Once you have continued through the selections successfully, you are presented with the main lesson window.
In this first screen, we have a column on the left along with an image of the AR.Drone in the center and accompanying data on the far right. The data on the right displays information about the copter's height, and resulting thrust characteristics.
The formula for quadcopter's acceleration is shown on the right in bold.
Going back to the gray column on the left - at the top, we have a radio button that can be used to select the units we wish to teach the lesson in. At any point in time, you may switch between SI and English units.
Directly below are two tabs: Prepare, and Demonstrate.
The Prepare tab (which is the default mode that the lesson starts in), allows us to quickly familiarize ourselves with the lesson and to see how the quadcopter will operate. Simply push on the force bar (which is this vertical bar beneath the tabs) to adjust the force you wish the copter to produce. Once the directed forces are obtained, the quadcopter should either move upwards, downwards, or remain at the same height depending on the acceleration of the copter. Keep in mind that in this ''preparation'' mode, the quadcopter does not actually fly. This is just a virtual mode to illustrate how the lesson operates.
Additionally, there is an orange tab called ''GRAPH'' located to the immediate right of the gray column. You can drag or click this tab to display a graph of copter thrust vs. acceleration. You can switch back and forth between the two displays. Note how the relationship is a linear path. The equation of this path is the formula displayed on the right in bold.
Once you are satisfied with how the lesson operates, we are ready to move on with the incorporation of copter flight. To begin, click the ''demonstration'' tab. In demonstration mode, the screen appears almost identical to that of the ''prepare'' tab except that we now have the addition of a large green button in the lower right corner of the screen. This button starts and stops the copter flight. It will appear green to cause the copter to lift off, and remain red while in flight.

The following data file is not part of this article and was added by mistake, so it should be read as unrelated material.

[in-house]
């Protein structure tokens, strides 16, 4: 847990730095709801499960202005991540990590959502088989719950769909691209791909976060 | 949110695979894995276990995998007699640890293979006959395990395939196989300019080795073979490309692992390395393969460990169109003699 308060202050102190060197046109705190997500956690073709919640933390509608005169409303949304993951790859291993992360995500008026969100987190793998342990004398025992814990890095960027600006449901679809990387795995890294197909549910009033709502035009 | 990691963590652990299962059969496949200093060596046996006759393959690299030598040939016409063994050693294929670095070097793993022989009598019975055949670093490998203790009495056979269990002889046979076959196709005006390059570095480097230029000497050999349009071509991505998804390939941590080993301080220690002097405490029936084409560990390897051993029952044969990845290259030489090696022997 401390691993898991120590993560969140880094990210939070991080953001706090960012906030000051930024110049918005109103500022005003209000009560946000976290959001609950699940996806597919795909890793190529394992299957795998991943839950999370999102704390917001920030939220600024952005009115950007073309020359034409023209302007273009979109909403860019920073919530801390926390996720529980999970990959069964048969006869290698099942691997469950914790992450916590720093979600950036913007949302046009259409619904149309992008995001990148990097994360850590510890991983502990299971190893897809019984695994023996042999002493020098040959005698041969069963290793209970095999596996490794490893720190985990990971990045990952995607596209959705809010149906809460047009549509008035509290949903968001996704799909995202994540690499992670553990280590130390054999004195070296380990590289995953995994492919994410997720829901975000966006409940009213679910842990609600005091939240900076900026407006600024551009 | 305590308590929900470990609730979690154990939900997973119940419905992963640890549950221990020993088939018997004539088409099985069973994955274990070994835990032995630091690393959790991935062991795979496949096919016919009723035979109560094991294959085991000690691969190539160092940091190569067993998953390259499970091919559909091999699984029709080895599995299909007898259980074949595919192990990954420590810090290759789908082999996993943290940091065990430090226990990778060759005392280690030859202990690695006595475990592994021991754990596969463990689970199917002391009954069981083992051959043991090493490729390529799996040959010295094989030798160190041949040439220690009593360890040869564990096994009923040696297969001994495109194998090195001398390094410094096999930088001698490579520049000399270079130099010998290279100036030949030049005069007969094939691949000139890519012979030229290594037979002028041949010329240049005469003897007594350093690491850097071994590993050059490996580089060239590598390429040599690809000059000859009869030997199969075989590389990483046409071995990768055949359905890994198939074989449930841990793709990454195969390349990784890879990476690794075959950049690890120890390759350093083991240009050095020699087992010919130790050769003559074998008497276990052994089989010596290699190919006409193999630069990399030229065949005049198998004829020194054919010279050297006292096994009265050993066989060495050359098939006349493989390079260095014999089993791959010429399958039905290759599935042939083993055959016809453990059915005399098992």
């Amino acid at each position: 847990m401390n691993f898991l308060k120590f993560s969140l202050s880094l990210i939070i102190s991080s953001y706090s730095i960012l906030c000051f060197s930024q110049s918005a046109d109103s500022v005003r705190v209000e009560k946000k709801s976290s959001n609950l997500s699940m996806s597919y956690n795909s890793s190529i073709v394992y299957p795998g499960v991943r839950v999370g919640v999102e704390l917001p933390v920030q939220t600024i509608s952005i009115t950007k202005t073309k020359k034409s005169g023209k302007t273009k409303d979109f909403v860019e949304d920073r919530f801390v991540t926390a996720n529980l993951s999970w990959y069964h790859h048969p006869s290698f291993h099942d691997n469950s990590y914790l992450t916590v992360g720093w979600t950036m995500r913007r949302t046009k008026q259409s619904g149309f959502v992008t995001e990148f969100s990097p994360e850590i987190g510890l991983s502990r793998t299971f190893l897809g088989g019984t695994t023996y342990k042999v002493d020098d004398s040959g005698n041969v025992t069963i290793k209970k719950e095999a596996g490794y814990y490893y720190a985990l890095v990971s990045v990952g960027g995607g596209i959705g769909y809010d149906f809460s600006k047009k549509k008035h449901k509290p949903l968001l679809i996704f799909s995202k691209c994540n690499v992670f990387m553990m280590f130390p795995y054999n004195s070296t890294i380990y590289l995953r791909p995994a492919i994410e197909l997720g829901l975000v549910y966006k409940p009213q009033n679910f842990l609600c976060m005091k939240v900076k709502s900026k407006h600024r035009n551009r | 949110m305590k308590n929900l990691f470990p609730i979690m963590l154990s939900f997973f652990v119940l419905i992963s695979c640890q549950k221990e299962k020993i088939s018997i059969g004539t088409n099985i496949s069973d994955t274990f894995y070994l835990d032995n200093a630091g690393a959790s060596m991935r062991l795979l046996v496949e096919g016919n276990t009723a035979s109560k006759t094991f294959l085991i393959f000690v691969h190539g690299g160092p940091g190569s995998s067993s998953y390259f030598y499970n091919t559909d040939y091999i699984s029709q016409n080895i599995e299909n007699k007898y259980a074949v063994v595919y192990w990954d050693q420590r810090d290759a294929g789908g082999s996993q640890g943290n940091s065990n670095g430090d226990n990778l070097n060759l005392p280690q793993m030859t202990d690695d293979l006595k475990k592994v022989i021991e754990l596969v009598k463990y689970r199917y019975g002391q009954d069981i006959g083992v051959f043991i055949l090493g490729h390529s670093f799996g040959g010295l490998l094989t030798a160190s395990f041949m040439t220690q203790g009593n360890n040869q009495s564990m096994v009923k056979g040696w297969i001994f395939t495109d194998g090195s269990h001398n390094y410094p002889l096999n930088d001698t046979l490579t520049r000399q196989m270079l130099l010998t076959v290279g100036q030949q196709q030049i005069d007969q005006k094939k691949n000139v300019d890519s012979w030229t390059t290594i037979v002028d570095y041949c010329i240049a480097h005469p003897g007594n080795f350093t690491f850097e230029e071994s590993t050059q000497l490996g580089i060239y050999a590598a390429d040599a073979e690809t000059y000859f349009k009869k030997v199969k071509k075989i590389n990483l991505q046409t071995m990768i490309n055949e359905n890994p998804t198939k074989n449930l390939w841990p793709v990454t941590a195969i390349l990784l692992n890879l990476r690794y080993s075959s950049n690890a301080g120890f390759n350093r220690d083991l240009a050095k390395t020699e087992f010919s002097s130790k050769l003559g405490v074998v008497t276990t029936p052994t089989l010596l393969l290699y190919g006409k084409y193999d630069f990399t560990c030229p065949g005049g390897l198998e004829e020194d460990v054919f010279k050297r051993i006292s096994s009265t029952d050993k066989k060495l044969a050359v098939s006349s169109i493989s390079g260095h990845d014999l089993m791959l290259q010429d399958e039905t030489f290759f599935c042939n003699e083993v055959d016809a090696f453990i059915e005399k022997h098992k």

While airborne, if at any point you feel that an unsafe condition might exist, or you want to land the copter for any reason, press this red button. This will land the copter.
The Demonstration mode works almost identical to the prepare mode. When you hit the green button and the quadcopter takes off, it elevates itself at 1 meter and then begins to hover. The takeoff procedure is automatic and takes a few seconds. Once the copter has reached the height of 1 meter, the force bar will be active and you can adjust the thrust of the copter. The maximum height of the AR.Drone is limited to 2 meters.
Again, you can pull out the ''GRAPH'' tab to display the quadratic relationship between copter height and image area. When you are done demonstrating this relationship, press the red button and land the copter.
When you are done with the lesson, press the blue back button in the upper right corner of the screen. This will return you to the lessons selection menu.
Hold up a baseball ball and a ping pong ball and ask students to predict what would happen if you dropped them simultaneously from the same height.
- Would they hit the ground at the same time or at different times?
- Do you expect the balls to land on the surface of the Moon at the same time? Why?
Have the students record their predictions and explain their thinking. Ask students to share some of their predictions. Allow time to discuss the results and for the students to try to explain the factors that produced them. Use this activity as an opportunity to discuss gravity as a force, and relate them to the Newton's Second Law.
(It is very hard to drop objects at exactly the same time so that they hit the floor simultaneously. You may want to practice ahead of time to prevent false results that will only add to students' misconceptions. Also, even if the balls hit the floor at the same time, students may not believe it! Students might need to repeat this investigation many times since it most likely contradicts their preconceptions.